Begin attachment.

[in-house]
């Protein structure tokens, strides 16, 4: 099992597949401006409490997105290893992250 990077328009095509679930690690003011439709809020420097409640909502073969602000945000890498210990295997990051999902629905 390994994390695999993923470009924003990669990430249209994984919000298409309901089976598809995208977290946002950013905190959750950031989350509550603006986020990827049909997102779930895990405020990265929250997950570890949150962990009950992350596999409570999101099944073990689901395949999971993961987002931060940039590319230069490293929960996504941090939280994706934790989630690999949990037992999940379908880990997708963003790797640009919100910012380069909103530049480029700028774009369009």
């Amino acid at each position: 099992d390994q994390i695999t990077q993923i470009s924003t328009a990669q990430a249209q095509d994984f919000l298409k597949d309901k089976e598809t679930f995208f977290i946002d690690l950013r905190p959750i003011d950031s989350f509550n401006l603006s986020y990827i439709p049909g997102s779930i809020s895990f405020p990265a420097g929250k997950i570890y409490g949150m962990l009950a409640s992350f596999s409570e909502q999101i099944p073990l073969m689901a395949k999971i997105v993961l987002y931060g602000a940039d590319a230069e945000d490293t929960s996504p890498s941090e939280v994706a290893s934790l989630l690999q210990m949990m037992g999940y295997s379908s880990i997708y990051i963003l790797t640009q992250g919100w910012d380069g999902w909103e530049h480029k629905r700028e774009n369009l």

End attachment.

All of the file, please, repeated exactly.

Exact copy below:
[in-house]
């Protein structure tokens, strides 16, 4: 099992597949401006409490997105290893992250 990077328009095509679930690690003011439709809020420097409640909502073969602000945000890498210990295997990051999902629905 390994994390695999993923470009924003990669990430249209994984919000298409309901089976598809995208977290946002950013905190959750950031989350509550603006986020990827049909997102779930895990405020990265929250997950570890949150962990009950992350596999409570999101099944073990689901395949999971993961987002931060940039590319230069490293929960996504941090939280994706934790989630690999949990037992999940379908880990997708963003790797640009919100910012380069909103530049480029700028774009369009």
């Amino acid at each position: 099992d390994q994390i695999t990077q993923i470009s924003t328009a990669q990430a249209q095509d994984f919000l298409k597949d309901k089976e598809t679930f995208f977290i946002d690690l950013r905190p959750i003011d950031s989350f509550n401006l603006s986020y990827i439709p049909g997102s779930i809020s895990f405020p990265a420097g929250k997950i570890y409490g949150m962990l009950a409640s992350f596999s409570e909502q999101i099944p073990l073969m689901a395949k999971i997105v993961l987002y931060g602000a940039d590319a230069e945000d490293t929960s996504p890498s941090e939280v994706a290893s934790l989630l690999q210990m949990m037992g999940y295997s379908s880990i997708y990051i963003l790797t640009q992250g919100w910012d380069g999902w909103e530049h480029k629905r700028e774009n369009l």